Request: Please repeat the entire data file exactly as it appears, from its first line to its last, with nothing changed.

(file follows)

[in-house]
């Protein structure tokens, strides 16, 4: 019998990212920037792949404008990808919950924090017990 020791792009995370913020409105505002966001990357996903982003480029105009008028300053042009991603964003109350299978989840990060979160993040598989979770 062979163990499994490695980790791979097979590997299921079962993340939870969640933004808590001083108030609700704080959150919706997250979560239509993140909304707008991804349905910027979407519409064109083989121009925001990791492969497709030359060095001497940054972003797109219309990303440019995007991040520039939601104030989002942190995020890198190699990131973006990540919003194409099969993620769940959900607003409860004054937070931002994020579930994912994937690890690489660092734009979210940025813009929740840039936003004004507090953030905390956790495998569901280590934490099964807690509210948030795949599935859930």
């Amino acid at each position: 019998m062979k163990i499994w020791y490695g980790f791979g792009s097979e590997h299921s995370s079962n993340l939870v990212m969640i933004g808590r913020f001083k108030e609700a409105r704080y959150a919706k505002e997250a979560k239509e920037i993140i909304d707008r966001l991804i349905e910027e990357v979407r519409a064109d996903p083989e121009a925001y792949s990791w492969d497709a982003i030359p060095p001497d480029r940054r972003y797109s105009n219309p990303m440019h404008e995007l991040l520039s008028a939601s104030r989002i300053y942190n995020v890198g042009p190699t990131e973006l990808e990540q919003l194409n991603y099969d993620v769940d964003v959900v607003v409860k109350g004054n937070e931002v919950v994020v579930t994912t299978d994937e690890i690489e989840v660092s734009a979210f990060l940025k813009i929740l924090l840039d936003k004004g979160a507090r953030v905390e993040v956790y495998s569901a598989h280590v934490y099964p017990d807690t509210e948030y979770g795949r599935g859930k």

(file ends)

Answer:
[in-house]
């Protein structure tokens, strides 16, 4: 019998990212920037792949404008990808919950924090017990 020791792009995370913020409105505002966001990357996903982003480029105009008028300053042009991603964003109350299978989840990060979160993040598989979770 062979163990499994490695980790791979097979590997299921079962993340939870969640933004808590001083108030609700704080959150919706997250979560239509993140909304707008991804349905910027979407519409064109083989121009925001990791492969497709030359060095001497940054972003797109219309990303440019995007991040520039939601104030989002942190995020890198190699990131973006990540919003194409099969993620769940959900607003409860004054937070931002994020579930994912994937690890690489660092734009979210940025813009929740840039936003004004507090953030905390956790495998569901280590934490099964807690509210948030795949599935859930």
């Amino acid at each position: 019998m062979k163990i499994w020791y490695g980790f791979g792009s097979e590997h299921s995370s079962n993340l939870v990212m969640i933004g808590r913020f001083k108030e609700a409105r704080y959150a919706k505002e997250a979560k239509e920037i993140i909304d707008r966001l991804i349905e910027e990357v979407r519409a064109d996903p083989e121009a925001y792949s990791w492969d497709a982003i030359p060095p001497d480029r940054r972003y797109s105009n219309p990303m440019h404008e995007l991040l520039s008028a939601s104030r989002i300053y942190n995020v890198g042009p190699t990131e973006l990808e990540q919003l194409n991603y099969d993620v769940d964003v959900v607003v409860k109350g004054n937070e931002v919950v994020v579930t994912t299978d994937e690890i690489e989840v660092s734009a979210f990060l940025k813009i929740l924090l840039d936003k004004g979160a507090r953030v905390e993040v956790y495998s569901a598989h280590v934490y099964p017990d807690t509210e948030y979770g795949r599935g859930k």